The competition’s title challenges the self-proclaimed superiority of the “First World” over “the Rest”. How do we get rid of this paternalistic thinking? There’s no easy way out. I think developing countries – wait, developing is not the right word – emerging economies are quite used to behaving like spoiled children, in a way. So a very difficult change of culture has to happen on all sides. But even in these emerging economies, there’s the “first world” and the “third world”, in which these paternalistic approaches replicate themselves. So, let’s say, Colombia’s upper class would have some very nice initiatives to save the poor, and the poor are OK with it. Lots of organizations are created to get the money in, but they are not providing real solutions. The other part of paternalistic thinking is people who feel they are better just because they are from industrialized countries. If you were born in a peaceful country, where you can have an education, and you know just one way of life, you feel that you can show others how to do things. But the experience of being born in a country that has all these benefits doesn’t mean that you have the knowledge of what others need. The understanding of others, respect and acceptance of that “otherness” is really complex, and it’s blurring in this hyper-globalized world.
That sort of thing.
So what’s to be done? I don’t know the best way. But it’s crucial to educate people in the industrialized countries more thoroughly, because the level of ignorance in certain matters here is outstanding. I was surprised sometimes by many of my classmates at NYU, all of them were brilliant, but some were quite ignorant in certain things. Geniuses at coding and computing, but had serious blind spots in areas that I thought were commonplace. World affairs – no idea! Most of them were clueless! I'd lost count of the number of times I was asked if winter was very bad in Colombia – Colombia is in the tropics! I even heard a well-respected artist saying that Scandinavia was a country. The problem with this is not the ignorance per se, but the fact that these are the people who have the power to elect leaders of countries that take the most important decisions for the globe. What a congressman in the US votes can directly affect a Latin American economy, or can cost thousands of civilians lives in Afganistan. Few people in the US realize the global power of their vote.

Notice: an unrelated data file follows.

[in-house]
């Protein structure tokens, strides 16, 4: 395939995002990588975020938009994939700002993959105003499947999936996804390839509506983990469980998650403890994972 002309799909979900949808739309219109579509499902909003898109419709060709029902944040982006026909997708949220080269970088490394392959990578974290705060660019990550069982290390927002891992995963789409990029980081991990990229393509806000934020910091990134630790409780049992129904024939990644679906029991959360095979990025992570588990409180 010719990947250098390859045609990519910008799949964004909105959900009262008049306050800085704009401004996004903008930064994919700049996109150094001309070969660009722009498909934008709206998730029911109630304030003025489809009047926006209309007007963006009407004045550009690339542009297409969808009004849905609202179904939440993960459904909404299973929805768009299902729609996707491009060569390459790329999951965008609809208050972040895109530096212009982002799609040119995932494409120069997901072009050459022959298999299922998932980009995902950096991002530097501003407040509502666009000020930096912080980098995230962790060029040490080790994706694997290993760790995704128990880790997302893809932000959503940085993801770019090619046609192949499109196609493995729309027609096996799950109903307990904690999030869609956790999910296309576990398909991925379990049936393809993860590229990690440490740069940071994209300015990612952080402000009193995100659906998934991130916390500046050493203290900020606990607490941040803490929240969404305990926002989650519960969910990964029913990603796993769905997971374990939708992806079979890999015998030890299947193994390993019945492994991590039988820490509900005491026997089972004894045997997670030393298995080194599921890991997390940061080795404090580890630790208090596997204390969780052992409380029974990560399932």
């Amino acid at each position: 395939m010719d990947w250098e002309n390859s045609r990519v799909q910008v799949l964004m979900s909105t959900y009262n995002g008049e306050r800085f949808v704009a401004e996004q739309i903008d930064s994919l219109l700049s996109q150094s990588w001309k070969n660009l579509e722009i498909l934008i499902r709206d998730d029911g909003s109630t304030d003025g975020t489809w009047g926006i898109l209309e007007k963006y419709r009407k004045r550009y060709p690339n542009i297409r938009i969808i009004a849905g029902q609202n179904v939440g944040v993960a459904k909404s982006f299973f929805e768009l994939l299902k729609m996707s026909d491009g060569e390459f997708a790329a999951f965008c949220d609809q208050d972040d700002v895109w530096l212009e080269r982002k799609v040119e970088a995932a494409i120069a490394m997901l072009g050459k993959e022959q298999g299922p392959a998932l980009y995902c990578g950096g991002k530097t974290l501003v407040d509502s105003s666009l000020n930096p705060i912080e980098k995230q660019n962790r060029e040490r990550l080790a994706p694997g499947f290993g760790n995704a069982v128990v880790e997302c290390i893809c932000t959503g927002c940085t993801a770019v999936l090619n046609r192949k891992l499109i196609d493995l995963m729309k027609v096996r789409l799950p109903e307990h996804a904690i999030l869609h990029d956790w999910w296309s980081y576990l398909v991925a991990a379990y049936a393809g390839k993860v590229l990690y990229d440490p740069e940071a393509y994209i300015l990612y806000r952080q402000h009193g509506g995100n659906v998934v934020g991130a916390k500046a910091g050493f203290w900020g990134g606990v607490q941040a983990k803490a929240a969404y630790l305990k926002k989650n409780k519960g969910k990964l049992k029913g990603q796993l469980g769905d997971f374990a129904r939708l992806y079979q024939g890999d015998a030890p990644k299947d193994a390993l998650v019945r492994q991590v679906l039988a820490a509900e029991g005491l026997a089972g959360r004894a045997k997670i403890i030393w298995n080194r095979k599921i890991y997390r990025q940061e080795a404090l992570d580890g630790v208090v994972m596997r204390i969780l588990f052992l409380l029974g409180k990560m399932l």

Well, Sarah Palin believes Africa is a country, too. People are well educated, but they have these blind spots related to current affairs, to the world itself. But because they’re educated in other areas, they think they know, and so they have the courage to address issues in a certain way, or come up with campaigns like “Let’s donate our used underwear to Africa!” which go against any dignity. That’s one side. On the other, emerging economies should stop being lazy! We’re so used to things not happening, to see that nothing changes. Yes, we achieve something, but then somebody comes and robs it, corruption after corruption. The society is so cynical: you just don’t believe anymore, so you stop being engaged. If you’re involved politically, you are not so sure you want to go all the way through once you see what it takes to get there. Stop being dependant, stop receiving money from the US, start running economy on your own… it’s hard, and it’s tricky. Also, once you achieve a certain living standard, what would you risk? It just gets trickier.